Too often, bad and abusive managers are tolerated, but the cost is high for company morale and success.
There is a management problem in industry that needs to be discussed. The problem has two dimensions: managers that are abusive to employees and managers who are aware of this bad behavior and overlook it.
Being a manager, regardless of the manager’s level in a company, is a significant responsibility because managers, by definition, hold a position of trust. Being in a position of trust allows management to inherently exert influence over employees especially subordinates.
Managers, at all levels, are in a unique position to influence others in the workplace. Managers through their interaction with their team members can (1) inspire employees by setting an example, (2) positively influence employees’ lives, and (3) help employees reach life goals.
Through their words and actions, managers can “lift employees up” or “tear them down”, knowingly and unknowingly. One positive or negative statement or action by a manager can affect an employee for years.
Friends tell me about highly abusive managers where they work. I ask, “Does HR know about this person?”. I am often told “Yes” or “they will not do anything.” Does the owner or senior management know about this person’s bad behavior? I receive the same answer more often than not and then a fatalistic shrug.
The number one reason employees leave a company, as identified in numerous employee surveys, is receiving bad or hostile treatment from a manager. Employees will walk away from a high paying job or crucial benefits to stop abuse from a manager.
The problem of bad managers is far too common. These bad apples are scattered across our industry. Whether this person or employees after over a period of time, great damage is being done.
Morale is shot; productivity stays low; employees somehow miss important meetings; employees whisper to new hires to stay away from the company; people will not give extra when sked to do so; or people will keep their heads down to avoid this person and higher management. Most of all these bad actors destroy employees’ trust and confidence in top management for not safe guarding employees’ well-being.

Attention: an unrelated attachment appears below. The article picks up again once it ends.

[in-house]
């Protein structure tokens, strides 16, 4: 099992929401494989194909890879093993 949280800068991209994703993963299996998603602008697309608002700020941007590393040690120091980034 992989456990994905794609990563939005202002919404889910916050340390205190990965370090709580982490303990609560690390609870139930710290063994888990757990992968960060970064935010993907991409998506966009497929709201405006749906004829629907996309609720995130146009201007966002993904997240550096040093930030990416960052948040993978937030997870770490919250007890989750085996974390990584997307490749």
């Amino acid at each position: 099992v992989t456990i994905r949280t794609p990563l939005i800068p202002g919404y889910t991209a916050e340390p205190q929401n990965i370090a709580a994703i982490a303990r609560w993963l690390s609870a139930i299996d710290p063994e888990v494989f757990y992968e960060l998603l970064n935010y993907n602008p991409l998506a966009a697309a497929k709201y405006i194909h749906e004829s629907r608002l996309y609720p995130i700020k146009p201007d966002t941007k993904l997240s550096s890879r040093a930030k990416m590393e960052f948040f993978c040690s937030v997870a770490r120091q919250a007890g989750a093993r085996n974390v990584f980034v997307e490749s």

These bad actors are driving good people out of companies that need good employees far more than these bad managers. One story I am familiar with involves a senior executive who is abusive and extremely rude to employees which is known to higher management (and HR as it turns out.) Senior management overlooks this bad behavior because of his perceived contribution. I say, “No.” This situation reinforces the idea that numbers mean more than employees’ well-being. Do not snicker; some readers may wonder if I just got off the boat but this is a serious matter.
One of the saddest elements in this scenario is the number of times senior management or the owner(s) of the business knew about these situations and did nothing. The bad actor was never held accountable. Why did they not act and excise this poison from the company?
How long and how high do we have to go before common sense emerges in the company and from whom? The EVP? President? CEO? Board of Directors? A social media disaster?
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